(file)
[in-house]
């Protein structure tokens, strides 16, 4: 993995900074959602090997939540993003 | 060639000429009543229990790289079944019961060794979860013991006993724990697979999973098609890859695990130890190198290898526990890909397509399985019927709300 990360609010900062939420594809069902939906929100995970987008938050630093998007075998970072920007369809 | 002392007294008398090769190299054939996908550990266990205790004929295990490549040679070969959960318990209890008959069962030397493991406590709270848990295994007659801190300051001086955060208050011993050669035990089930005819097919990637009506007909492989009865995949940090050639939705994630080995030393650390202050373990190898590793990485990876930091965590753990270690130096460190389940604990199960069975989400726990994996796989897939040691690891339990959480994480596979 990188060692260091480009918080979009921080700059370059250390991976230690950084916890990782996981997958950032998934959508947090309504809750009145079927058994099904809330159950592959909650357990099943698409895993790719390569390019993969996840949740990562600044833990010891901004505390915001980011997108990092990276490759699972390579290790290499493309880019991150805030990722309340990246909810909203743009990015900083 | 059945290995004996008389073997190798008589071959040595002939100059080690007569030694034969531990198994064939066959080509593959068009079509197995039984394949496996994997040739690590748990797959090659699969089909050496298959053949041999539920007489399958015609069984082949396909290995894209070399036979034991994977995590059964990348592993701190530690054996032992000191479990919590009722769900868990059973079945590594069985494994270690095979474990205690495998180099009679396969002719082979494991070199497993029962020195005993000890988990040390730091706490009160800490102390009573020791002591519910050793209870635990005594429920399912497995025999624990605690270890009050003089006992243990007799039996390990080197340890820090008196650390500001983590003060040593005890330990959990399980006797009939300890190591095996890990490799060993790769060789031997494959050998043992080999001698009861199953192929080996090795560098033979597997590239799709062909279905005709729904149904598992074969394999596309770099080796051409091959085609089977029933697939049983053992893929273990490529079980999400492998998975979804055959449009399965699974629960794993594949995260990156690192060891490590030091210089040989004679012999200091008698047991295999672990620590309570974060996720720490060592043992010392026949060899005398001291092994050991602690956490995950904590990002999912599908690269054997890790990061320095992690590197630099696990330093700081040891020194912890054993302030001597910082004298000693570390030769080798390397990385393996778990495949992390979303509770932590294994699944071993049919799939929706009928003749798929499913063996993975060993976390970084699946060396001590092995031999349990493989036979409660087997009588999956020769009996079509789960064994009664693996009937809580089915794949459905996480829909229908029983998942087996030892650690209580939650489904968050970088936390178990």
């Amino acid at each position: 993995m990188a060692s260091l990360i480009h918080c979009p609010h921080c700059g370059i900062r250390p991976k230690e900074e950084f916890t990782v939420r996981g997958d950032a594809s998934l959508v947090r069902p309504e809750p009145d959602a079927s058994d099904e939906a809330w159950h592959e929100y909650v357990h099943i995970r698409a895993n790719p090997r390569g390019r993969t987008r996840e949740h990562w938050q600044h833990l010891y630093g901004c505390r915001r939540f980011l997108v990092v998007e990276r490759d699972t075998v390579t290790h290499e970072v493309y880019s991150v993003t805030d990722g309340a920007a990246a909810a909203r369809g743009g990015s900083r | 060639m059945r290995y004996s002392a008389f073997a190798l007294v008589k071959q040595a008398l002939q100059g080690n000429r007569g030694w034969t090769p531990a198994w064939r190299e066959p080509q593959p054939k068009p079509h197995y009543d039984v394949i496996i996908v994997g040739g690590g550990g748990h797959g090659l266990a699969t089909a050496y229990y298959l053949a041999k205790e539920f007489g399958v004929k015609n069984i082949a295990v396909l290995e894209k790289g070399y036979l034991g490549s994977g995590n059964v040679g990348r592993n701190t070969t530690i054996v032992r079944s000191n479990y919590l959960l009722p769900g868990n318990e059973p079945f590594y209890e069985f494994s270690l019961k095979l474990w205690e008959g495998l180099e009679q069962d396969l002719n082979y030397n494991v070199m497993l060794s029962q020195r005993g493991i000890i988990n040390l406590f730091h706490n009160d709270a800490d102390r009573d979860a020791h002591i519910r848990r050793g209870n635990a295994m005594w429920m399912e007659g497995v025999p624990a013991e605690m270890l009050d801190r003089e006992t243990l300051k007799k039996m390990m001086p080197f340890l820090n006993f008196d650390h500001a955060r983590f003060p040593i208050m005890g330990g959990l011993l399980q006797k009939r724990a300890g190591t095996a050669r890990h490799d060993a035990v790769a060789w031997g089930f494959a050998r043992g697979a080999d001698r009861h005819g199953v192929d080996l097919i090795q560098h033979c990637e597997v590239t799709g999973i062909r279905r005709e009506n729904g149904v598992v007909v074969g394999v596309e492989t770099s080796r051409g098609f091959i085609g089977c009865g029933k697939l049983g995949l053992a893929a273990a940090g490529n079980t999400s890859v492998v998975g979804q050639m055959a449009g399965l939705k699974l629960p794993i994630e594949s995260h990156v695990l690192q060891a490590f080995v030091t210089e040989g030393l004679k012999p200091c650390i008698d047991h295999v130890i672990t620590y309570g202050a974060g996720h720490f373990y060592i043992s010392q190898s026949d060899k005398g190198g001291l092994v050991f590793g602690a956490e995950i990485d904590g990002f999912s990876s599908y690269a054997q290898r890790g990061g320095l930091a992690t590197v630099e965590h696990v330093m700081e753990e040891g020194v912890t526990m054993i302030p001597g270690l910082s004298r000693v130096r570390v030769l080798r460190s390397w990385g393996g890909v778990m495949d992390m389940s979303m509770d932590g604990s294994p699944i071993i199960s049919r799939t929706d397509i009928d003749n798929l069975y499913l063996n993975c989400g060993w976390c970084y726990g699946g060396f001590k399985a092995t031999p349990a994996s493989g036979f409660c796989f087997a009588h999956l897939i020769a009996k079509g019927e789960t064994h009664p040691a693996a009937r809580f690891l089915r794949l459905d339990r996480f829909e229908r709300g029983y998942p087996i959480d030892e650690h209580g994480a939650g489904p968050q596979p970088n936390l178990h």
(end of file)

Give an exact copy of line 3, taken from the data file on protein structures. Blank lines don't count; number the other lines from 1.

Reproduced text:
């Amino acid at each position: 993995m990188a060692s260091l990360i480009h918080c979009p609010h921080c700059g370059i900062r250390p991976k230690e900074e950084f916890t990782v939420r996981g997958d950032a594809s998934l959508v947090r069902p309504e809750p009145d959602a079927s058994d099904e939906a809330w159950h592959e929100y909650v357990h099943i995970r698409a895993n790719p090997r390569g390019r993969t987008r996840e949740h990562w938050q600044h833990l010891y630093g901004c505390r915001r939540f980011l997108v990092v998007e990276r490759d699972t075998v390579t290790h290499e970072v493309y880019s991150v993003t805030d990722g309340a920007a990246a909810a909203r369809g743009g990015s900083r | 060639m059945r290995y004996s002392a008389f073997a190798l007294v008589k071959q040595a008398l002939q100059g080690n000429r007569g030694w034969t090769p531990a198994w064939r190299e066959p080509q593959p054939k068009p079509h197995y009543d039984v394949i496996i996908v994997g040739g690590g550990g748990h797959g090659l266990a699969t089909a050496y229990y298959l053949a041999k205790e539920f007489g399958v004929k015609n069984i082949a295990v396909l290995e894209k790289g070399y036979l034991g490549s994977g995590n059964v040679g990348r592993n701190t070969t530690i054996v032992r079944s000191n479990y919590l959960l009722p769900g868990n318990e059973p079945f590594y209890e069985f494994s270690l019961k095979l474990w205690e008959g495998l180099e009679q069962d396969l002719n082979y030397n494991v070199m497993l060794s029962q020195r005993g493991i000890i988990n040390l406590f730091h706490n009160d709270a800490d102390r009573d979860a020791h002591i519910r848990r050793g209870n635990a295994m005594w429920m399912e007659g497995v025999p624990a013991e605690m270890l009050d801190r003089e006992t243990l300051k007799k039996m390990m001086p080197f340890l820090n006993f008196d650390h500001a955060r983590f003060p040593i208050m005890g330990g959990l011993l399980q006797k009939r724990a300890g190591t095996a050669r890990h490799d060993a035990v790769a060789w031997g089930f494959a050998r043992g697979a080999d001698r009861h005819g199953v192929d080996l097919i090795q560098h033979c990637e597997v590239t799709g999973i062909r279905r005709e009506n729904g149904v598992v007909v074969g394999v596309e492989t770099s080796r051409g098609f091959i085609g089977c009865g029933k697939l049983g995949l053992a893929a273990a940090g490529n079980t999400s890859v492998v998975g979804q050639m055959a449009g399965l939705k699974l629960p794993i994630e594949s995260h990156v695990l690192q060891a490590f080995v030091t210089e040989g030393l004679k012999p200091c650390i008698d047991h295999v130890i672990t620590y309570g202050a974060g996720h720490f373990y060592i043992s010392q190898s026949d060899k005398g190198g001291l092994v050991f590793g602690a956490e995950i990485d904590g990002f999912s990876s599908y690269a054997q290898r890790g990061g320095l930091a992690t590197v630099e965590h696990v330093m700081e753990e040891g020194v912890t526990m054993i302030p001597g270690l910082s004298r000693v130096r570390v030769l080798r460190s390397w990385g393996g890909v778990m495949d992390m389940s979303m509770d932590g604990s294994p699944i071993i199960s049919r799939t929706d397509i009928d003749n798929l069975y499913l063996n993975c989400g060993w976390c970084y726990g699946g060396f001590k399985a092995t031999p349990a994996s493989g036979f409660c796989f087997a009588h999956l897939i020769a009996k079509g019927e789960t064994h009664p040691a693996a009937r809580f690891l089915r794949l459905d339990r996480f829909e229908r709300g029983y998942p087996i959480d030892e650690h209580g994480a939650g489904p968050q596979p970088n936390l178990h």